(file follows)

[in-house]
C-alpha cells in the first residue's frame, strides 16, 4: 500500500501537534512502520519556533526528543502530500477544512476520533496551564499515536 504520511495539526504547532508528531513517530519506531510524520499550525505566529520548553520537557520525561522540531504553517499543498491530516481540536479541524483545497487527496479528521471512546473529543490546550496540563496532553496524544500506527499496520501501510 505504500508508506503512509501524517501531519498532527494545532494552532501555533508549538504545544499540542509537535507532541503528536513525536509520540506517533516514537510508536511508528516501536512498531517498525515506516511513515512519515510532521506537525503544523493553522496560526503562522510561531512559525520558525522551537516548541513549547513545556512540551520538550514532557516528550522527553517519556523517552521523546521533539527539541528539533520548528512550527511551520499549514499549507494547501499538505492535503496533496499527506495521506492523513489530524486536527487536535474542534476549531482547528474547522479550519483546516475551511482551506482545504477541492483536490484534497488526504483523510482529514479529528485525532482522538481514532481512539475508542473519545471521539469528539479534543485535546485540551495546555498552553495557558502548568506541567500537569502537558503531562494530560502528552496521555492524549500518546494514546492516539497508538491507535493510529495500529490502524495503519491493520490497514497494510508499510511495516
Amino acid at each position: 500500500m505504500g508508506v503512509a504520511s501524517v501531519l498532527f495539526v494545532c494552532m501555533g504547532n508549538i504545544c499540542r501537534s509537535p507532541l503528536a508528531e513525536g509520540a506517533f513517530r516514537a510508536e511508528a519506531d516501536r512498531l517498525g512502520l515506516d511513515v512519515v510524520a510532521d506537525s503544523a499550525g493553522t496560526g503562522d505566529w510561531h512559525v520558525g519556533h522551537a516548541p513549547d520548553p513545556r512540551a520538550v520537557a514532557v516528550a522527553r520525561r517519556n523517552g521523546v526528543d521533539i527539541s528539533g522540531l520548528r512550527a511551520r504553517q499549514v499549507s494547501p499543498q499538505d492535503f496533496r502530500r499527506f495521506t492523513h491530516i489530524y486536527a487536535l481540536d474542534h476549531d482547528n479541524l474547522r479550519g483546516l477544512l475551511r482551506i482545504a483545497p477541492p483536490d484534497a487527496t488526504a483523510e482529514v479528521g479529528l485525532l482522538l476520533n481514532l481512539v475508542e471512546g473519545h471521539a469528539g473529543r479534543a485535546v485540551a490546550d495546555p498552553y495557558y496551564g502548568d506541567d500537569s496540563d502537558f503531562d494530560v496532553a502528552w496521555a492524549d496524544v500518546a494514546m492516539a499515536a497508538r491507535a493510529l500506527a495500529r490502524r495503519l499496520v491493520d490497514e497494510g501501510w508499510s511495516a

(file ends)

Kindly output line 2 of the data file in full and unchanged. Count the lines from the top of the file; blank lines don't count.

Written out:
C-alpha cells in the first residue's frame, strides 16, 4: 500500500501537534512502520519556533526528543502530500477544512476520533496551564499515536 504520511495539526504547532508528531513517530519506531510524520499550525505566529520548553520537557520525561522540531504553517499543498491530516481540536479541524483545497487527496479528521471512546473529543490546550496540563496532553496524544500506527499496520501501510 505504500508508506503512509501524517501531519498532527494545532494552532501555533508549538504545544499540542509537535507532541503528536513525536509520540506517533516514537510508536511508528516501536512498531517498525515506516511513515512519515510532521506537525503544523493553522496560526503562522510561531512559525520558525522551537516548541513549547513545556512540551520538550514532557516528550522527553517519556523517552521523546521533539527539541528539533520548528512550527511551520499549514499549507494547501499538505492535503496533496499527506495521506492523513489530524486536527487536535474542534476549531482547528474547522479550519483546516475551511482551506482545504477541492483536490484534497488526504483523510482529514479529528485525532482522538481514532481512539475508542473519545471521539469528539479534543485535546485540551495546555498552553495557558502548568506541567500537569502537558503531562494530560502528552496521555492524549500518546494514546492516539497508538491507535493510529495500529490502524495503519491493520490497514497494510508499510511495516